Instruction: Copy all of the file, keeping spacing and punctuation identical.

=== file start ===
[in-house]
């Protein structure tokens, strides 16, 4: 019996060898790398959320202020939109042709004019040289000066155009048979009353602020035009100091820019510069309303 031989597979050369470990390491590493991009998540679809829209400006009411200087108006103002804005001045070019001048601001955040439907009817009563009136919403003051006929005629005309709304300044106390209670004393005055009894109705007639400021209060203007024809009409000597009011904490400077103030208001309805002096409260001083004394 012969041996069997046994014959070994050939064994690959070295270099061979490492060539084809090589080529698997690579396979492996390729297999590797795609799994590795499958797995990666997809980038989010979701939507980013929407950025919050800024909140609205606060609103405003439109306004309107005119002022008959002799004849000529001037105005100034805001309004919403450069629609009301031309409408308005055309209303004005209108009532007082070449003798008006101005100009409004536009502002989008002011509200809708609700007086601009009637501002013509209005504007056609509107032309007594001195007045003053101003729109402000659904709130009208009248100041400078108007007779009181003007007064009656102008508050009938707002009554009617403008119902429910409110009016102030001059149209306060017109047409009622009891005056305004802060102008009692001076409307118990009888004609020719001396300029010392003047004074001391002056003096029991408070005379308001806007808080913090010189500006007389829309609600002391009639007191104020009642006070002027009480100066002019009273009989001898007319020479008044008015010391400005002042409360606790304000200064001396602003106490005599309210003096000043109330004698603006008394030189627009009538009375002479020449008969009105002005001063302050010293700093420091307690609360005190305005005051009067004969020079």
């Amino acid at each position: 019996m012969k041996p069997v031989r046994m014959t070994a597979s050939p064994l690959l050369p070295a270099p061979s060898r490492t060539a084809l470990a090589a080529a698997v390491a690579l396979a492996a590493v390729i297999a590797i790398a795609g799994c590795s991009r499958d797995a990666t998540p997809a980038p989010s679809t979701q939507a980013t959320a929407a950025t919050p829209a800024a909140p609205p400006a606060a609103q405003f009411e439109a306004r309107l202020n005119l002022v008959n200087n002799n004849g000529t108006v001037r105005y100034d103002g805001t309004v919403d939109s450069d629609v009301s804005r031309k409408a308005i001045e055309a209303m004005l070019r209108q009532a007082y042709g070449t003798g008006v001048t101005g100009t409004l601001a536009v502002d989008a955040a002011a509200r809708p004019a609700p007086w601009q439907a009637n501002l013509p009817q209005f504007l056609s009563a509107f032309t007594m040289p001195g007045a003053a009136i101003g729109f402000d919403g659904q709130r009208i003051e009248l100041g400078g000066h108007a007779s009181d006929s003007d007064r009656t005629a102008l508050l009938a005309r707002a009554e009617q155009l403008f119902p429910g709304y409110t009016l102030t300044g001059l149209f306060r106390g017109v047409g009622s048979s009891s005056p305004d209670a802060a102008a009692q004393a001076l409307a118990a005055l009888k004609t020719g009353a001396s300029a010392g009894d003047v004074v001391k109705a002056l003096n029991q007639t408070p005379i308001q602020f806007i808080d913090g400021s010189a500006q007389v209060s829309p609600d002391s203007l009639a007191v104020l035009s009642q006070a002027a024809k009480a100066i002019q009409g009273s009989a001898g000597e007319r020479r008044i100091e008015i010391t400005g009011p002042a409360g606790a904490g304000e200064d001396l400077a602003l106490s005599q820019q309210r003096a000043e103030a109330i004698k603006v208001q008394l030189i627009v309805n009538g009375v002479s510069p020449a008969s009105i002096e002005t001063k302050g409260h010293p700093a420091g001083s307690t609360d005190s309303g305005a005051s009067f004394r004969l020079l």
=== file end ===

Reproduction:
[in-house]
């Protein structure tokens, strides 16, 4: 019996060898790398959320202020939109042709004019040289000066155009048979009353602020035009100091820019510069309303 031989597979050369470990390491590493991009998540679809829209400006009411200087108006103002804005001045070019001048601001955040439907009817009563009136919403003051006929005629005309709304300044106390209670004393005055009894109705007639400021209060203007024809009409000597009011904490400077103030208001309805002096409260001083004394 012969041996069997046994014959070994050939064994690959070295270099061979490492060539084809090589080529698997690579396979492996390729297999590797795609799994590795499958797995990666997809980038989010979701939507980013929407950025919050800024909140609205606060609103405003439109306004309107005119002022008959002799004849000529001037105005100034805001309004919403450069629609009301031309409408308005055309209303004005209108009532007082070449003798008006101005100009409004536009502002989008002011509200809708609700007086601009009637501002013509209005504007056609509107032309007594001195007045003053101003729109402000659904709130009208009248100041400078108007007779009181003007007064009656102008508050009938707002009554009617403008119902429910409110009016102030001059149209306060017109047409009622009891005056305004802060102008009692001076409307118990009888004609020719001396300029010392003047004074001391002056003096029991408070005379308001806007808080913090010189500006007389829309609600002391009639007191104020009642006070002027009480100066002019009273009989001898007319020479008044008015010391400005002042409360606790304000200064001396602003106490005599309210003096000043109330004698603006008394030189627009009538009375002479020449008969009105002005001063302050010293700093420091307690609360005190305005005051009067004969020079």
């Amino acid at each position: 019996m012969k041996p069997v031989r046994m014959t070994a597979s050939p064994l690959l050369p070295a270099p061979s060898r490492t060539a084809l470990a090589a080529a698997v390491a690579l396979a492996a590493v390729i297999a590797i790398a795609g799994c590795s991009r499958d797995a990666t998540p997809a980038p989010s679809t979701q939507a980013t959320a929407a950025t919050p829209a800024a909140p609205p400006a606060a609103q405003f009411e439109a306004r309107l202020n005119l002022v008959n200087n002799n004849g000529t108006v001037r105005y100034d103002g805001t309004v919403d939109s450069d629609v009301s804005r031309k409408a308005i001045e055309a209303m004005l070019r209108q009532a007082y042709g070449t003798g008006v001048t101005g100009t409004l601001a536009v502002d989008a955040a002011a509200r809708p004019a609700p007086w601009q439907a009637n501002l013509p009817q209005f504007l056609s009563a509107f032309t007594m040289p001195g007045a003053a009136i101003g729109f402000d919403g659904q709130r009208i003051e009248l100041g400078g000066h108007a007779s009181d006929s003007d007064r009656t005629a102008l508050l009938a005309r707002a009554e009617q155009l403008f119902p429910g709304y409110t009016l102030t300044g001059l149209f306060r106390g017109v047409g009622s048979s009891s005056p305004d209670a802060a102008a009692q004393a001076l409307a118990a005055l009888k004609t020719g009353a001396s300029a010392g009894d003047v004074v001391k109705a002056l003096n029991q007639t408070p005379i308001q602020f806007i808080d913090g400021s010189a500006q007389v209060s829309p609600d002391s203007l009639a007191v104020l035009s009642q006070a002027a024809k009480a100066i002019q009409g009273s009989a001898g000597e007319r020479r008044i100091e008015i010391t400005g009011p002042a409360g606790a904490g304000e200064d001396l400077a602003l106490s005599q820019q309210r003096a000043e103030a109330i004698k603006v208001q008394l030189i627009v309805n009538g009375v002479s510069p020449a008969s009105i002096e002005t001063k302050g409260h010293p700093a420091g001083s307690t609360d005190s309303g305005a005051s009067f004394r004969l020079l």